Hello dear readers! A couple of months ago, myself and a couple of the WNW crew were selected to take part in the Warlord Games “Antares Initiative”; eight gaming groups from across the globe were supplied with everything needed to get a start on the game and in return, we had to write some articles as a group, for the Warlord newsletter. Sweet deal!
Warlord then created a fictional planet for each group to fight over and the two groups in Melbourne were given a red-earthed land which is inhospitable to organic life – very funny Brits, very funny …
Anyway, what I’d like to do today is give you my thoughts and opinions on the game so far without the input of my fellow WNW buddies.
Antares: A big ol’ star (Red supergiant star to be more specific) around 700 times larger than our Sun in diameter and apparently there are wormholes (or Gates) near its surface that allows access to distant star systems. So you could imagine why future humans who’ve merged with a collective artificial intelligence (which now tells them what to do) want to maintain control of such a mode of transport.
The current roll-call of the six different factions available to play are:
- The Ghar – genetically designed war mongers who have broken free of their masters’ hand and are set out to destroy everyone. A nifty race that look like weird, malnourished space hobbits who ride in tri-legged battle suits.
- The Concord – space humans who’re connected to an all-knowing A.I (known as IMTel).
- The Isorians – space humans who explored a little too far from home. Their IMTel was contaminated by alien organic tech and are now no longer compatible with the Concord’s IMTel.
- The Algoryn – Klingon-esque “pan humans” constantly driving back the Ghar from their borders.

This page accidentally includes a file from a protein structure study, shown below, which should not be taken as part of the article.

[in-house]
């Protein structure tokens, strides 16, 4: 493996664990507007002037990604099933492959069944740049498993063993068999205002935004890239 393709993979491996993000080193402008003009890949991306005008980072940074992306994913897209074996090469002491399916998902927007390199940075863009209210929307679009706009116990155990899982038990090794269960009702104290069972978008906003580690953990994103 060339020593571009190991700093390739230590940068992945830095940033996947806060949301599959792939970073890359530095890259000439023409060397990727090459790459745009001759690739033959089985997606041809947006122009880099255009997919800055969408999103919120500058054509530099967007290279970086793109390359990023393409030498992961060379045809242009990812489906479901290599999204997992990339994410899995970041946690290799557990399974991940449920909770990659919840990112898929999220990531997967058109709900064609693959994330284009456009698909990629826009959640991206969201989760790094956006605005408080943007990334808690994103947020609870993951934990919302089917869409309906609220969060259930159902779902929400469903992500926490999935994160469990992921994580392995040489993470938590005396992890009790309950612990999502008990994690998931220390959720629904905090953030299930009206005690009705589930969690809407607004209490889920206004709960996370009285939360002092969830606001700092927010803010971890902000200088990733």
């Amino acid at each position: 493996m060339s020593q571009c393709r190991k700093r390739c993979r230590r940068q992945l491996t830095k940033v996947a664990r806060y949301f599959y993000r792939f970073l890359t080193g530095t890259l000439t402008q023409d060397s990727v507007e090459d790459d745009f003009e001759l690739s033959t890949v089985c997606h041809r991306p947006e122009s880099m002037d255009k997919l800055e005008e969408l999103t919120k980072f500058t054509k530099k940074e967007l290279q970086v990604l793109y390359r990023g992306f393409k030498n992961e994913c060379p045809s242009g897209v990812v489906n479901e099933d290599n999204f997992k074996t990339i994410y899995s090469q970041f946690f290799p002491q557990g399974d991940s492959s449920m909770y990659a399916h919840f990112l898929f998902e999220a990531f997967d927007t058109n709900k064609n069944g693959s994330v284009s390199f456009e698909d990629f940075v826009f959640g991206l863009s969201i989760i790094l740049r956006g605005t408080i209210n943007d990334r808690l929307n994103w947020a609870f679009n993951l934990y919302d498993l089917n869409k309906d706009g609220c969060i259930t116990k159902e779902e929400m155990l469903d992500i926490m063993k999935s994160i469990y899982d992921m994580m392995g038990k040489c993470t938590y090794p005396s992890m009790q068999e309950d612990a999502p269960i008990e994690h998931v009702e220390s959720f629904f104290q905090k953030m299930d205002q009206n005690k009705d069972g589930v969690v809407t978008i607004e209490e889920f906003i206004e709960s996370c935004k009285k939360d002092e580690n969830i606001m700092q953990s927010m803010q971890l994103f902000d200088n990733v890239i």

- The Freeborn – Kind of like rebels who stem from merchants and noble families. They like to wear cloaks.
- The Boromites – genetically bio-adapted humans designed to work in harsh environments. Basically rock-people miner folk.
As for the Antares Initiative, I chose the Boromite faction and they haven’t let me down yet. Not only are they effectively walking rocks who wield mining equipment into battle, but they also breed and set loose rock monsters – which is my main reason for choosing this faction.
Some of these gribblies include;
Lavamites (imagine rocks with teeth on rocky spider legs),
Locomites (lavamites on ‘roids that are ridden into battle by lance-carrying Boromites),
The Broodmother, a four legged boulder with a massive tooth-lined maw and heavy guns drilled into
its back. It’s a thing of beauty and my personal favourite creature of the game.
Onto the game itself.
So what is Beyond the Gates of Antares (Antares) anyway? As mentioned above it’s a game created by Warlord Games and takes the standard ruleset of one of their other well established titles, Bolt Action, and gives it some sci-fi tweaks. Players write army lists using the composition guide in the rulebook and once set up with scenario chosen, each player takes turns determined by the draw of a die.
Now here is where Antares sets itself apart from its competitors:
Like Bolt Action, Antares uses a die draw system. Each unit in a players’ force has their own “activation die”; if you have 5 units, you get 5 dice. All the dice, both yours and your opponents, are kept in a dice bag or similar receptacle and then someone pulls out a single die. If it’s yours, you get to activate a unit – pop the die next to said unit with the command order face up (the dice have different commands on each side) and perform the given command. FYI the commands are things like move and shoot, double move, wait in ambush etc.